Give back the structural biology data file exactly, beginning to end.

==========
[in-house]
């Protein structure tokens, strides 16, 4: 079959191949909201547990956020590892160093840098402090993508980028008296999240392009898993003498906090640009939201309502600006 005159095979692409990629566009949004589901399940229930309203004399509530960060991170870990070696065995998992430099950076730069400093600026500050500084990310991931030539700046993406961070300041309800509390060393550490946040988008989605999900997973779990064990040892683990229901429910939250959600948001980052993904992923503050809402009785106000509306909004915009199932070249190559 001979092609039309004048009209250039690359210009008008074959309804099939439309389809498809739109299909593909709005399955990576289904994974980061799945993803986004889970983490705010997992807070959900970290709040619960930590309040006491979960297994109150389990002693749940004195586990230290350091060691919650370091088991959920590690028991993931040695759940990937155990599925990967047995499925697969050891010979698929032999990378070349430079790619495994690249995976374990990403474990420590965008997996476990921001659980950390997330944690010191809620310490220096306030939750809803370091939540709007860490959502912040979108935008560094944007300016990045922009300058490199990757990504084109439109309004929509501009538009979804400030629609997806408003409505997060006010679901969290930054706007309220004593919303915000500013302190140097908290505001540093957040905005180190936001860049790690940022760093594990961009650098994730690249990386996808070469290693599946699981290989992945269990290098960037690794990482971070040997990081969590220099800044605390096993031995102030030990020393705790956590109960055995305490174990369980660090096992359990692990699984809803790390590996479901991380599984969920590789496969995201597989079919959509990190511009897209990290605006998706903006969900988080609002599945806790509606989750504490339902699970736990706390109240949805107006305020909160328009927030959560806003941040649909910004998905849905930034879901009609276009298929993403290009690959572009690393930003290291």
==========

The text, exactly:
[in-house]
């Protein structure tokens, strides 16, 4: 079959191949909201547990956020590892160093840098402090993508980028008296999240392009898993003498906090640009939201309502600006 005159095979692409990629566009949004589901399940229930309203004399509530960060991170870990070696065995998992430099950076730069400093600026500050500084990310991931030539700046993406961070300041309800509390060393550490946040988008989605999900997973779990064990040892683990229901429910939250959600948001980052993904992923503050809402009785106000509306909004915009199932070249190559 001979092609039309004048009209250039690359210009008008074959309804099939439309389809498809739109299909593909709005399955990576289904994974980061799945993803986004889970983490705010997992807070959900970290709040619960930590309040006491979960297994109150389990002693749940004195586990230290350091060691919650370091088991959920590690028991993931040695759940990937155990599925990967047995499925697969050891010979698929032999990378070349430079790619495994690249995976374990990403474990420590965008997996476990921001659980950390997330944690010191809620310490220096306030939750809803370091939540709007860490959502912040979108935008560094944007300016990045922009300058490199990757990504084109439109309004929509501009538009979804400030629609997806408003409505997060006010679901969290930054706007309220004593919303915000500013302190140097908290505001540093957040905005180190936001860049790690940022760093594990961009650098994730690249990386996808070469290693599946699981290989992945269990290098960037690794990482971070040997990081969590220099800044605390096993031995102030030990020393705790956590109960055995305490174990369980660090096992359990692990699984809803790390590996479901991380599984969920590789496969995201597989079919959509990190511009897209990290605006998706903006969900988080609002599945806790509606989750504490339902699970736990706390109240949805107006305020909160328009927030959560806003941040649909910004998905849905930034879901009609276009298929993403290009690959572009690393930003290291």